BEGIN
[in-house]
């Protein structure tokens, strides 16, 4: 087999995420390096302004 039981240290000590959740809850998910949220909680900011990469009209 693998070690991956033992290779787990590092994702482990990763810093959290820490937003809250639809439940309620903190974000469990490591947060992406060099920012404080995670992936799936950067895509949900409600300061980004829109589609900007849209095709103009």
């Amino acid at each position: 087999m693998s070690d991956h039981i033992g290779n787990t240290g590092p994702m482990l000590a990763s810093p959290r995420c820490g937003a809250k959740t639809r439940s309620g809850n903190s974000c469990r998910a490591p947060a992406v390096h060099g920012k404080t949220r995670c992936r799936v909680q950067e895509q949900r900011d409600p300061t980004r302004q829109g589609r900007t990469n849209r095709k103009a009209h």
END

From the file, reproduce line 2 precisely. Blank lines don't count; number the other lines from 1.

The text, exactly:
């Protein structure tokens, strides 16, 4: 087999995420390096302004 039981240290000590959740809850998910949220909680900011990469009209 693998070690991956033992290779787990590092994702482990990763810093959290820490937003809250639809439940309620903190974000469990490591947060992406060099920012404080995670992936799936950067895509949900409600300061980004829109589609900007849209095709103009």